Winter Stewp

Rachel Ray coined the term “Stewp”. Thick soup, soupy stew…It’s Stewp.
This is the Stewp I throw together every time someone get sick or it gets cold. Our recent apocalyptic cold snap here in Florida has resulted in MUCH needed Stewp.

I start with what’s left after Bear has demolished a rotisserie chicken. I put it in a big pot, cover it in water, boil it and then leave it on low for as long as possible. This time I let it go for almost 24 hours. At least 3 hours is preferable. (Using the store-bought rotisserie chickens with the leftover skin also helps flavor the broth.)

Strain the broth, but not directly down the kitchen drain. Strain it into a big bowl. (Admit it. One time or another you've drained your broth right down the drain and were left with a LOVELY colander full of neck bones and gizzards.)

Strain the broth, but not directly down the kitchen drain. Strain it into a big bowl. (Admit it. One time or another you’ve drained your broth right down the drain and were left with a LOVELY colander full of neck bones and gizzards.)

 

 

 

 

 

 

 

Get your broth back on the stove! Warm it up, it's cold!

Get your broth back on the stove! Warm it up, it’s cold!

 

 

 

 

 

 

 

 

Now add the hard veggies, in my case carrots and celery. (I like the leaves so I leave them in the pile.)

Now add the hard veggies, in my case carrots and celery. (I like the leaves so I leave them in the pile.)

 

 

 

 

 

 

 

Dig up some parsley and rosemary from your garden and whatever other herbs you like.

Dig up some parsley and rosemary from your garden and whatever other herbs you like.

 

 

 

 

 

 

 

Strip the leaves off the stems and put the stems in your Stewp.

Strip the leaves off the stems and put the stems in your Stewp.

 

 

 

 

 

 

 

(What?! Why?!?! Because they will flavor it so well, they're easy to dig out, and if you add the leaves themselves at this stage they'll get all smoosh.)

(What?! Why?!?! Because they will flavor it so well, they’re easy to dig out, and if you add the leaves themselves at this stage they’ll get all smoosh.)

 

 

 

 

 

 

 

Once they're all in there, happy and splashy, add in lentils. How much? How many? Oh, about a cup. I chose to execute four, graceful, beautifully executed palm-full dumps.

Once they’re all in there, happy and splashy, add in lentils. How much? How many? Oh, about a cup. I chose to execute four, graceful, beautifully executed palm-full dumps.

 

 

 

 

 

 

 

Now add your dry rice. DON'T. GO. CRAZY. If you have a standard soup pot going, I wouldn't add more than 1/2-3/4 of a cup. It's so easy to eyeball rice and turn your soup into...well. A large pile of rice.

Now add your dry rice. DON’T. GO. CRAZY. If you have a standard soup pot going, I wouldn’t add more than 1/2-3/4 of a cup. It’s so easy to eyeball rice and turn your soup into…well. A large pile of rice.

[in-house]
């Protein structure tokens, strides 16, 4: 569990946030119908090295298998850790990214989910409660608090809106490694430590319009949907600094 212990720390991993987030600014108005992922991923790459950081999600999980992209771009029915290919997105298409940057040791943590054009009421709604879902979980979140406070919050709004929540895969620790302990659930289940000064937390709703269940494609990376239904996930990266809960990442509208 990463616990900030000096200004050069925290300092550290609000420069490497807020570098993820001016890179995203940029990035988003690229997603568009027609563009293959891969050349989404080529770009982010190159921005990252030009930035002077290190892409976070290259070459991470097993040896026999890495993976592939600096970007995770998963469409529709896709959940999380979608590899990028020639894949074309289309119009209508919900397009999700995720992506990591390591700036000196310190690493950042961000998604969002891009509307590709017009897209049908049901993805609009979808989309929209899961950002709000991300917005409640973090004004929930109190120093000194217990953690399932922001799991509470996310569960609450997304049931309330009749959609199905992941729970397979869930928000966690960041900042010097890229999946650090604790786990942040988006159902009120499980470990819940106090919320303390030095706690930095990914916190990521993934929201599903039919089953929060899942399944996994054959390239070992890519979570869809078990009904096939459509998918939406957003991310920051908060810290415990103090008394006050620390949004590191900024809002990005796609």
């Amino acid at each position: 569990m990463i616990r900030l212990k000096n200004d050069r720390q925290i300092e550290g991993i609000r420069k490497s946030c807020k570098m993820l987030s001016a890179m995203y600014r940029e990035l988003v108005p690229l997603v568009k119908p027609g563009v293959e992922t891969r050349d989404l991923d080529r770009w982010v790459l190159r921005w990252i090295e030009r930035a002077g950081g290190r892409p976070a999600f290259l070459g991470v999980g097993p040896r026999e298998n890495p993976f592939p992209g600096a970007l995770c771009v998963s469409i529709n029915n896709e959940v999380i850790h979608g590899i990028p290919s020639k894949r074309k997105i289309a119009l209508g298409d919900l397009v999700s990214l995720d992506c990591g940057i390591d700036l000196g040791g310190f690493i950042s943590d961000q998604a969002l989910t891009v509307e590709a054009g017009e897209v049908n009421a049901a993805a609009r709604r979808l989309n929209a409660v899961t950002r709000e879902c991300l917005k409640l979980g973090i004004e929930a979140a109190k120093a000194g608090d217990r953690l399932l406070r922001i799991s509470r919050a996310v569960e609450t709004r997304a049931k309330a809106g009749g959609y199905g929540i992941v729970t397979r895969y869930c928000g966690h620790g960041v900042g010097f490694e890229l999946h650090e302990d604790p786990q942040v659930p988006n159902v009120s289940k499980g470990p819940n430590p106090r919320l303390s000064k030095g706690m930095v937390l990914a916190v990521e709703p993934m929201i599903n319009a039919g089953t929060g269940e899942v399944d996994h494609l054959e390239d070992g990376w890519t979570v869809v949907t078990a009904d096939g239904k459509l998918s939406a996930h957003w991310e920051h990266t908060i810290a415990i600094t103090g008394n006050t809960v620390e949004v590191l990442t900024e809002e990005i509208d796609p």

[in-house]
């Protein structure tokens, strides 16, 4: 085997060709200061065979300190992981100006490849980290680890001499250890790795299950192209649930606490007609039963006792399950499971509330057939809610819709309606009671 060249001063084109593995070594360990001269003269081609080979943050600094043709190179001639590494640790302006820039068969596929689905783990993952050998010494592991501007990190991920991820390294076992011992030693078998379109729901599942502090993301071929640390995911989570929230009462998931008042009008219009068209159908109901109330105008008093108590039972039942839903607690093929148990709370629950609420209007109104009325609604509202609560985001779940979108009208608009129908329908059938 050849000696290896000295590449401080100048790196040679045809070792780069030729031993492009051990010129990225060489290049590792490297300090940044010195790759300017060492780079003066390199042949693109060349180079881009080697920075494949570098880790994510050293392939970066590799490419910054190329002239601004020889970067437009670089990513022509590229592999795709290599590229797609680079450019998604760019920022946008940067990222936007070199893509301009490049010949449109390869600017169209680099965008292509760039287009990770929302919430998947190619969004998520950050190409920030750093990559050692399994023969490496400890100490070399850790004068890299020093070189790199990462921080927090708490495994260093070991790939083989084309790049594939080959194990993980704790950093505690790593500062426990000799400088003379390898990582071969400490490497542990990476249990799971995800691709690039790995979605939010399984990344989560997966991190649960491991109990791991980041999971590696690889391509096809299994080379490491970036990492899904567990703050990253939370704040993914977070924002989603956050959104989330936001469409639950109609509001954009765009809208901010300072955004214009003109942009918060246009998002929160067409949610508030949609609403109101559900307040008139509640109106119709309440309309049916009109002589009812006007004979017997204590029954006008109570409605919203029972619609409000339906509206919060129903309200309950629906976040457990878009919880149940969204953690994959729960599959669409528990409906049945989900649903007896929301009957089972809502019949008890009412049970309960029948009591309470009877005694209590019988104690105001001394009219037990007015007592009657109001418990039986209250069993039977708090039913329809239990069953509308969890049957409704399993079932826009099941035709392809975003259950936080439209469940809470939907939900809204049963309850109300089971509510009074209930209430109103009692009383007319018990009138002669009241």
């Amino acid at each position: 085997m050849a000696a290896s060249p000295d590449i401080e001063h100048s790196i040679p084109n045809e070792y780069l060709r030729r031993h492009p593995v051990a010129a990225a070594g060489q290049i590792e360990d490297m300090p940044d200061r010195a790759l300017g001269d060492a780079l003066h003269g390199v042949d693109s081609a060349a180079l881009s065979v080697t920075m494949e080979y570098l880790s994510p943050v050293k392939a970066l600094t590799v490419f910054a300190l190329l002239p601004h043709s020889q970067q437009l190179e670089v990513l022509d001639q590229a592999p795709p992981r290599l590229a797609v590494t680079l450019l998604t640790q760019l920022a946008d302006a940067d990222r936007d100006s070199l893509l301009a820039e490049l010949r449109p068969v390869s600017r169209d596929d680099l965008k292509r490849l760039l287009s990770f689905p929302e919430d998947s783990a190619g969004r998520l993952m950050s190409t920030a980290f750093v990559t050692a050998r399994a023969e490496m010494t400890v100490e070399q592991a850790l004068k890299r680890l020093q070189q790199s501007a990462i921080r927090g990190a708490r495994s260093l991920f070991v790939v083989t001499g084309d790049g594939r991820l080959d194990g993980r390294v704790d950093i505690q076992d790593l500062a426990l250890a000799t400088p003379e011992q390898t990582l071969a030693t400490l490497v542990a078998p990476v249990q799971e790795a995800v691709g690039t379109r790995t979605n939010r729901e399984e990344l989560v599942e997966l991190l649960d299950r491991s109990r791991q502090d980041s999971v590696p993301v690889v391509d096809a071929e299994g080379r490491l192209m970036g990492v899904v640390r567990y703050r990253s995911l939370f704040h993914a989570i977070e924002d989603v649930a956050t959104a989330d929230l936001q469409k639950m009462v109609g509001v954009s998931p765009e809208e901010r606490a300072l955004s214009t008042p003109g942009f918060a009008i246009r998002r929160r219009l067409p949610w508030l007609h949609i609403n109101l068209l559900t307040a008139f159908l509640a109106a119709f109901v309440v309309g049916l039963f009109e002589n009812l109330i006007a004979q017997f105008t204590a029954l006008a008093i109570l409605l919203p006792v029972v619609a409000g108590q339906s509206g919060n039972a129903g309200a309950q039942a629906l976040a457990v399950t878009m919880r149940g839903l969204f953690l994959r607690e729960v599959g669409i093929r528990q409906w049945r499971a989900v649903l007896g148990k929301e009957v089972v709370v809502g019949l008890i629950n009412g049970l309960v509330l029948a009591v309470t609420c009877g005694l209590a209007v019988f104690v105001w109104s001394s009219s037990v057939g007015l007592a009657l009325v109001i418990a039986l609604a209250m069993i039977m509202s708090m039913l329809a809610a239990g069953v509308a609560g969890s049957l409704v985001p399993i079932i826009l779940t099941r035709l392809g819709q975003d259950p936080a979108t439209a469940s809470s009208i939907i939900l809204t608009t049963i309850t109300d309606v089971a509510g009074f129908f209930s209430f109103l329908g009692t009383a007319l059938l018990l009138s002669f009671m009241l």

If you're adding quinoa, add about the same amount as rice. EXCEPT. Let it soak in some water for 20-30 minutes, strain it, and then add it. Quinoa can be bitter and give your soup a weird after-taste.

If you’re adding quinoa, add about the same amount as rice. EXCEPT. Let it soak in some water for 20-30 minutes, strain it, and then add it. Quinoa can be bitter and give your soup a weird after-taste.

 

 

 

 

 

 

 

 

 

Let all that goodness bathe on medium for as long a it takes you to go pick up you kids from school. (That’s 30-45 minutes if you’re me.)

When you get home, add a giant hunk of garlic. (I added 2.)

When you get home, add a giant hunk of garlic. (I added 2.)

 

 

 

 

 

 

 

 

Add lots of veg now. I got a big bag of vegetable stir fry and gave it a good chop. This saved me tons of time.

Add lots of veg now. I got a big bag of vegetable stir fry and gave it a good chop. This saved me tons of time.

 

 

 

 

 

 

 

 

 

I introduced the veg to all the other Stewp party participants and turn up the heat just a touch. It won’t take long for everyone to get dinner-worthy. If you aren’t in a hurry, then turn the heat DOWN and let it hang out longer.

Right before you serve, add your frozen veg. I added peas because I add peas to everything because they're delicious, OK?

Right before you serve, add your frozen veg. I added peas because I add peas to everything because they’re delicious, OK?

 

 

 

 

 

 

 

Then I added my herbs. Let everything warm up and through before you serve.

Then I added my herbs. Let everything warm up and through before you serve.

 

 

 

 

 

 

 

What you’re left with is dinner-worthy for one, big, hunky, hungry Bear and is a delicious yum-yum nom-dinner for one, adorable, four-year-old Abe. Not to mention…it freezes REALLY well!

Have a beautiful, yummy, WARM weekend. 🙂

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